By Nurse Diane
This week we are honoring the Emergency Medical Services (EMS). Who are they? And what do they do? EMS are a type of emergency service dedicated to providing out-of-hospital acute medical care and/or transport to definitive care, to patients with illnesses and injuries which the patient, or the medical practitioner, believes constitutes a medical emergency. The term emergency medical service evolved to reflect a change from a simple system of ambulances providing only transportation, to a system in which actual medical care is given on scene and during transport. In some jurisdictions, EMS units may handle technical rescue operations such as extrication, water rescue, and search and rescue.
Documentation of the first EMS is found in the Bible with the story of the Good Samaritan. Luke 10:34 (NIV) - "He went to him and bandaged his wounds, pouring on oil and wine. Then he put the man on his own donkey, took him to an inn and took care of him." The first known hospital-based ambulance service operated out of Commercial Hospital, Cincinnati, Ohio (now the Cincinnati General) by 1865. This was soon followed by other services, notably the New York service provided out of Bellevue Hospital, which started in 1869 with ambulances carrying medical equipment, such as splints, a stomach pump, morphine, and brandy, reflecting contemporary medicine.
Emergency medical services exist to fulfill the basic principles of first aid, which are to:
- Preserve Life,
- Prevent Further Injury, and
- Promote Recovery.
This common theme in medicine is demonstrated by the "star of life". The Star of Life, where each of the 'arms' to the star represent one of the 6 points. These 6 points are used to represent the six stages of high quality pre-hospital care, which are:
- Early detection - Members of the public, or another agency, find the incident and understand the problem
- Early reporting- The first persons on scene make a call to the emergency medical services and provide details to enable a response to be mounted
- Early response- The first professional (EMS) rescuers arrive on scene as quickly as possible, enabling care to begin
- Good on-scene care - The emergency medical service provides appropriate and timely interventions to treat the patient at the scene of the incident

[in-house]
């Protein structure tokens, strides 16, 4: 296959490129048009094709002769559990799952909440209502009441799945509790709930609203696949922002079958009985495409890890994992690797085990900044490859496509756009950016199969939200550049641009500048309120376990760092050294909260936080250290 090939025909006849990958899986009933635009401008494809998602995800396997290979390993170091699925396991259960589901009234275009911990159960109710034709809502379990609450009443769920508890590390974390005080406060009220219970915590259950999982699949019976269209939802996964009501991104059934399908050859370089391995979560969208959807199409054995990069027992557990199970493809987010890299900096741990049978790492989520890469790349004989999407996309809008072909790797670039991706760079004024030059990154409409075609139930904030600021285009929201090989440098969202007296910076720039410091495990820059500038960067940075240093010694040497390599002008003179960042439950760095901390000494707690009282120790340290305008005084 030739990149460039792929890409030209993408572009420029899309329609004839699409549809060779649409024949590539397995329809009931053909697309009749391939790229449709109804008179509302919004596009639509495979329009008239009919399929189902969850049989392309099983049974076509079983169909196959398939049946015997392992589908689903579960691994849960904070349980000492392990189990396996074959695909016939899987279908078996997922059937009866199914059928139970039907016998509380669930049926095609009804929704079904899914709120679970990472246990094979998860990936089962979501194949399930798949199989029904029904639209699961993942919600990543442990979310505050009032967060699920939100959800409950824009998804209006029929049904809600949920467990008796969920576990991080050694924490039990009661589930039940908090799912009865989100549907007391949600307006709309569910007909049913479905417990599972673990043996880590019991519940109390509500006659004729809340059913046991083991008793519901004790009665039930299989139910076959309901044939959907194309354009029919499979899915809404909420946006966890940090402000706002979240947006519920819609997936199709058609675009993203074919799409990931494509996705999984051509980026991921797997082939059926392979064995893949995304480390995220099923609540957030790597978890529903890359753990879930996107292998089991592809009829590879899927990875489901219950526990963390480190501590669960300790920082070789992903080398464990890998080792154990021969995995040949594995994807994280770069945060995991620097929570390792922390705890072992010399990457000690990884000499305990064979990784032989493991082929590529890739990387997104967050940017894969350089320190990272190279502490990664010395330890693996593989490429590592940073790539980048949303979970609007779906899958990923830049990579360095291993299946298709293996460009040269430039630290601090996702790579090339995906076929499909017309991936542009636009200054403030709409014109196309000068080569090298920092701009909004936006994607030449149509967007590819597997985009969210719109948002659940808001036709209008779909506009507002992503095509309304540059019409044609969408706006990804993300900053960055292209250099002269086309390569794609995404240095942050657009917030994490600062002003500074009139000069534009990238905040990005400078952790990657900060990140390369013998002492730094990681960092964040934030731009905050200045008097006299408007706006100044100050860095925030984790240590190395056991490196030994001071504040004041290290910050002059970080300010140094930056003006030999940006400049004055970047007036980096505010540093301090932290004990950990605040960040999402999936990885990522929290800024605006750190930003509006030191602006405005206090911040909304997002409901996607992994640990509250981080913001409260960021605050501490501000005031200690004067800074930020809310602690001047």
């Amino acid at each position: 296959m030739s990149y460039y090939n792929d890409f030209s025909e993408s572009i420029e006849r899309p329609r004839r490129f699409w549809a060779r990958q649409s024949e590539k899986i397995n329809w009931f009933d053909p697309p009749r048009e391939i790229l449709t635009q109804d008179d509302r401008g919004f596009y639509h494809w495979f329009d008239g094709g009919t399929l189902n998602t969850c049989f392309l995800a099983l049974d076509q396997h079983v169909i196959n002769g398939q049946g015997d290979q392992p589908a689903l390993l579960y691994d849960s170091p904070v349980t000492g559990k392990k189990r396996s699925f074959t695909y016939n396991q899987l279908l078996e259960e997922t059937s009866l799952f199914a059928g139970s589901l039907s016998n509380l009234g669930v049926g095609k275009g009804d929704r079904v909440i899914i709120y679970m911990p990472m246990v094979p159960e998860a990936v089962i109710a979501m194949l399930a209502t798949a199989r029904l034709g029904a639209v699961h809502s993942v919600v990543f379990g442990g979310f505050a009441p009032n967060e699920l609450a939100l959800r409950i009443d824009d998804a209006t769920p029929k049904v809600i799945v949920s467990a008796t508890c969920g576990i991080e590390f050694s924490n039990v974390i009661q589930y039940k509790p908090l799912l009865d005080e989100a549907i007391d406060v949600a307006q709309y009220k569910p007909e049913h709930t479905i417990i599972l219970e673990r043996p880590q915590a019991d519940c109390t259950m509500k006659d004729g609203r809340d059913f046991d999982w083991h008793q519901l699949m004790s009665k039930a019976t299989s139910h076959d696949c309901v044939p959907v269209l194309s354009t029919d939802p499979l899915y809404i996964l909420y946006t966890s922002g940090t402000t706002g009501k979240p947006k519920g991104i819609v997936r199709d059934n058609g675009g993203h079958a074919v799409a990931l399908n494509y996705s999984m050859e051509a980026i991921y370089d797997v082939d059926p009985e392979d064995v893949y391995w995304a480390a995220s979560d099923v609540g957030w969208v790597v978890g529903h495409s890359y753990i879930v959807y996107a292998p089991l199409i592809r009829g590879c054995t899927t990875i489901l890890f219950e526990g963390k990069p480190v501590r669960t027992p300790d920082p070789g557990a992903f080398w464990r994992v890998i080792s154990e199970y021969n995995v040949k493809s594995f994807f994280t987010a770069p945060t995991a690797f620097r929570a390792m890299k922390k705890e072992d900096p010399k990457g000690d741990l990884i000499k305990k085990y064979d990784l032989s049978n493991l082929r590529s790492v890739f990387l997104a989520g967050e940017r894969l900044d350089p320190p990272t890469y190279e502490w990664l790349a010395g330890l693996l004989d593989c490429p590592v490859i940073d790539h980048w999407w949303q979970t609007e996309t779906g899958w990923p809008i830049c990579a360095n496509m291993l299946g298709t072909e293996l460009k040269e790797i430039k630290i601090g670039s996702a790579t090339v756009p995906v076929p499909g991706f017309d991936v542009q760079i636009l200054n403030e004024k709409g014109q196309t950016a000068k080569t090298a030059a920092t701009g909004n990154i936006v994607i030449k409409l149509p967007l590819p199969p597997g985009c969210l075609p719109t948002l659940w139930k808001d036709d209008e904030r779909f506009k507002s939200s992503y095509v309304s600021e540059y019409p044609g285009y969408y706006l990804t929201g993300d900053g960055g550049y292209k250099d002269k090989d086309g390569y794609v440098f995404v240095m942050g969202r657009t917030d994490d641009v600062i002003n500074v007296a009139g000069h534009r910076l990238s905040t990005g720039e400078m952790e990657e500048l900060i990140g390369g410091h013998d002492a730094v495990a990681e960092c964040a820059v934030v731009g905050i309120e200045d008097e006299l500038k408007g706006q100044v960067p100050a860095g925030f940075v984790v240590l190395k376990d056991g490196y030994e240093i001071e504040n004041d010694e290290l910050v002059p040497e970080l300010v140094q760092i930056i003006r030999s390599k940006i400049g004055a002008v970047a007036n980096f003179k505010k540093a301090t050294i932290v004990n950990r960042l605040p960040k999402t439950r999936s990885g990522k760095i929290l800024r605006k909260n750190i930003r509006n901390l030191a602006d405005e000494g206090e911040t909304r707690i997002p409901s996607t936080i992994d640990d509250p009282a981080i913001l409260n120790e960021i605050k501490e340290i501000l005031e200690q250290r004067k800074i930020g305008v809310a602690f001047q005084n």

- Care in transit- the emergency medical service load the patient in to suitable transport and continue to provide appropriate medical care throughout the journey
- Transfer to definitive care - the patient is handed over to an appropriate care setting, such as the emergency department at a hospital, in to the care of physicians
- First Responder
- Ambulance Driver
- Ambulance Care Assistant
- Emergency Medical Technician (EMT)
- Emergency Medical Dispatcher
- Critical Care Paramedic
EMS does more than just provide a taxi service to and from the hospital. They are usually the first responder to an accident or any emergency situation. They assess the situation, provide initial care to stabilize the injured or ill person and perform life saving techniques while transporting to a medical facility. I had several occasions in which I relied on the EMS here to transport my husband to the hospital. This was not an easy task. He weighed around 220 pounds, dead weight. It took two EMTs and me to transfer him to a stretcher, and then they had to maneuver their way out of the house, which was also complicated considering the turns they had to make. Once they got him into the ambulance they would initiate oxygen and start an I.V. for fluids before racing him to the hospital. Not only did I call them during emergency situations, but also on special occasions when he wanted to get out of the bed for holiday celebrations. They would help me transfer him to his wheelchair, then return to put him back in the bed. Not only did they not charge for this service, but also they did it willingly and cheerfully.
Being a part of the EMS team is not an easy job. They work 12 to 24 hour shifts, all kinds of weather, and any time of the day or night. The conditions in which they find their victims is not always the best. And on top of that they are in charge of doing all they can to save lives while also dealing with confused, upset or irrational people. They all deserve our respect and gratitude for the hard work they do. So as we honor them this week, reach out to them, give a pat on the back, and let them know how vital they are to your community and how much they are appreciated.
(All images from Google)